Immersed in the artistic life of Paris, where he moved from Hungary in 1925, Kertész blended Cubist and Surrealist influences with a photojournalistic approach imbued with his own lyrical vision. His series of photographs of Mondrian and the painter's studio are exceptional for their balanced, abstract rigor, and radiant calm-the very qualities of the contemporary work of this most spiritual of painters.
Inscription: Signed and annotated in pencil below image on mount recto, BL: "A. Kertész" and "Paris"
Estate of André Kertész; (sold, Christie's New York, April 17, 1997, Lot 186); Gilman Paper Company Collection, New York
The Metropolitan Museum of Art. "Modern Times: Photography Between the Two World Wars," June 9, 1998–October 4, 1998.
Carrousel du Louvre, Paris. "Constructed Views: Photography and Architecture," November 19, 1998–November 23, 1998.
La Maison Européenne de la Photographie. "The Odyssey of an Icon: Three Photographs by André Kertész," October 31, 2006–January 7, 2007.
The Metropolitan Museum of Art, Jeff L. Rosenheim. "Paris as Muse: Photography, 1840s – 1930s," January 27, 2014–May 4, 2014.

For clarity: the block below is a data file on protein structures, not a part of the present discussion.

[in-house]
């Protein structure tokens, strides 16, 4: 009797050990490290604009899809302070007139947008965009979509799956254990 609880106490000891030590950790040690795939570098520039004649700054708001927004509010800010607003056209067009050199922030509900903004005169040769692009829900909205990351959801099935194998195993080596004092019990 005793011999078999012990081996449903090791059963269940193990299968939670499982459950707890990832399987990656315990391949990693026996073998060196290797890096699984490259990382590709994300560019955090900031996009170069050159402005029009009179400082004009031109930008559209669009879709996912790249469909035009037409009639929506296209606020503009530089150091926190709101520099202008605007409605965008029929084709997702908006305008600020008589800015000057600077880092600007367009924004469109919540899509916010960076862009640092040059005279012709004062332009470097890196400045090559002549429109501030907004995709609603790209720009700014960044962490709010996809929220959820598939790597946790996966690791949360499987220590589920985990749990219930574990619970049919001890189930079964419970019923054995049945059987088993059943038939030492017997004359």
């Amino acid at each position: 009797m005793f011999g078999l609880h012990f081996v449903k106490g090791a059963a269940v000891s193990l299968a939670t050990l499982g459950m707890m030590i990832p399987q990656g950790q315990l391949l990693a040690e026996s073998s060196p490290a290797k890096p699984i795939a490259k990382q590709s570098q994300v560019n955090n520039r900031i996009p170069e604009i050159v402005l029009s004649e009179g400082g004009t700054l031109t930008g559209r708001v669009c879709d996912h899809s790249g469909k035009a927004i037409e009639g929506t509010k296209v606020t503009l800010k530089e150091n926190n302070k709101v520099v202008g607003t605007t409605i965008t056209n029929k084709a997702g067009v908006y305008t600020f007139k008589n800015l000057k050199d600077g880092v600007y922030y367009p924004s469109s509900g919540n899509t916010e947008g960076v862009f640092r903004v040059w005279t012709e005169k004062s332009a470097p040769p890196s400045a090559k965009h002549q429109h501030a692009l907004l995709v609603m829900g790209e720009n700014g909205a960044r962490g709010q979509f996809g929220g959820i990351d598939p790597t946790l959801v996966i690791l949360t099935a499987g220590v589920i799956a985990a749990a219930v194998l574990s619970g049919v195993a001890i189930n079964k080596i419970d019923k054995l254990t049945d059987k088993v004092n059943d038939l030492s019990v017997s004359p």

Greenough, Sarah, and Sarah Kennel. André Kertész. Washington, D.C.: National Gallery of Art, Washington D.C., 2005. no. pl. 49.
One of 21 postales included in folio discovered in Kertész's bookshelves 3 years after his death in 1985.
See Christie's catalogue entry (April 17, 1997, Lot 186) for further information: "Approximately five vintage prints of this image are known to exist including the lot offered here. These include prints in: the Thomas Walther Collection (carte postale, unmounted); ex-collection, Jedermann, Inc., carte postale, trimmed and mounted to vellum); an American collection (carte postale, unmounted, provenance: Sotheby's London 8 May 1992, Lot 264); the Metropolitan Museum of Art, (ex-collection Piet Mondrian. In additiona there is a horizontal variant also in the collection). It should be noted that these may include images in different cropped states." (PA)